As part of an ongoing project, I have been prototyping pieces of a new recognition program I’m preparing to roll out. I have been meeting with people one on one to test one of the most critical components of my plan, involving motivation and sustainment. I knew going into these interviews that I would learn a lot, but I wasn’t initially prepared to deal with the amount of content generated that was not directly related to the piece of my plan that I was testing.
One of the challenges I’ve experienced in prototyping sessions is keeping people on topic. Even with a very simple A/B design to test a response to a change in conditions, there are a lot of questions and comments, many not related to the exact component I am testing. What I have learned is the Power of the Parking Lot. Now, when I start my Prototyping test, I make sure that I have a parking lot prominently posted on either a whiteboard or easel, so that I can capture all the off-topic ideas that are generated in the course of the test.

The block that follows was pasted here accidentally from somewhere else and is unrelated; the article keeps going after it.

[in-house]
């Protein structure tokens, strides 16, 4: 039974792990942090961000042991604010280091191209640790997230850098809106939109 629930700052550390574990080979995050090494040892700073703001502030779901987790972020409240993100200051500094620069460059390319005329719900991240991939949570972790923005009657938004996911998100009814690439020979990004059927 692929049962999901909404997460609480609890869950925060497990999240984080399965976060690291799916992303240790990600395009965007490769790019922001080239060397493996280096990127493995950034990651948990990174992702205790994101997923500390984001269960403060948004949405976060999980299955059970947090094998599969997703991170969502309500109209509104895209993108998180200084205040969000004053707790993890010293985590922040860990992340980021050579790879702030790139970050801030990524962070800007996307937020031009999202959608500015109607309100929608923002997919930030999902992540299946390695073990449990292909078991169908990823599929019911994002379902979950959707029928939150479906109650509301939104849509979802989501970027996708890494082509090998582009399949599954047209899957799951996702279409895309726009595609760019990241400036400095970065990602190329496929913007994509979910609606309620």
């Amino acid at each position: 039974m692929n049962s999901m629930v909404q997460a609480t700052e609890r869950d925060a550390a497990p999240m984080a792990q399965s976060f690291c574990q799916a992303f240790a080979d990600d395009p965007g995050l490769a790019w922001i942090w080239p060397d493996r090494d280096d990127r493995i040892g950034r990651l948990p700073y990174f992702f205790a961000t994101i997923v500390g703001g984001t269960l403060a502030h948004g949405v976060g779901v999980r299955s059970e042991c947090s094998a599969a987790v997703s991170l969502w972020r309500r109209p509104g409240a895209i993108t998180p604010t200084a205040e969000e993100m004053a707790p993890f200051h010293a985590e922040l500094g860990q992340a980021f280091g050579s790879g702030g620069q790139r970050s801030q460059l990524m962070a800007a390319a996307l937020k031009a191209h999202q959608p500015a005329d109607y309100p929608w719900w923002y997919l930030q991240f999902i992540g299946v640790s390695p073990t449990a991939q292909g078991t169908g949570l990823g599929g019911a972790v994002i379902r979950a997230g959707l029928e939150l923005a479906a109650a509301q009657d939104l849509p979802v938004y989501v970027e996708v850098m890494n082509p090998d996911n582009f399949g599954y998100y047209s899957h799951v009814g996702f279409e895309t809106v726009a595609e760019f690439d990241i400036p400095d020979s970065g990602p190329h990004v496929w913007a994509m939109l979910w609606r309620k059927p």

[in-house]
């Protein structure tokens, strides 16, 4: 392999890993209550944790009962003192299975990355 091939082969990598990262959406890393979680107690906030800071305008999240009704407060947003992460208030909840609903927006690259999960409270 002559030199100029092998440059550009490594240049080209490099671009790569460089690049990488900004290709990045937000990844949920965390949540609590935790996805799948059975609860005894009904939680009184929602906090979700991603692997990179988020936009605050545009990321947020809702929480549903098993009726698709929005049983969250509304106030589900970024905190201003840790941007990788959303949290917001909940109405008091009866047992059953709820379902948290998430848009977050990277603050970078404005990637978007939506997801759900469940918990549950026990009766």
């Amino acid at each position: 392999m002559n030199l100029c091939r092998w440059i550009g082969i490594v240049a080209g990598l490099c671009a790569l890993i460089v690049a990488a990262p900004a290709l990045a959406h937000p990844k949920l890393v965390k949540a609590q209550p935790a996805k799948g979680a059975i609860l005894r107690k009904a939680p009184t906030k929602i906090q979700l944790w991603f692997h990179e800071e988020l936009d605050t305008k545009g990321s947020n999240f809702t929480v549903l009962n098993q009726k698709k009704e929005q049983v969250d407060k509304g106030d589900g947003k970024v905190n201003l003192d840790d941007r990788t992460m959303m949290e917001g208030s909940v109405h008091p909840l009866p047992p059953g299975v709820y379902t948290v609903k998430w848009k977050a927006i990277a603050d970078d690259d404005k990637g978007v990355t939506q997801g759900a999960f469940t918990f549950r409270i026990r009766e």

Now that I am nearly done with my tests, I plan to bring together small groups of test participants to review all the ideas surfaced in my prototype tests. These ideas can then drive another round of tests, or perhaps be integrated directly into my overall plan.
So, when you start meeting with people to prototype parts of a larger plan:
- Be prepared with a parking lot to capture ideas that are not directly related to your test;
- Keep your subject focused on the content you are testing by letting them know that you can capture all of their off-topic ideas for later discussion; and
- Bring test participants back together to review all the ideas generated in your tests.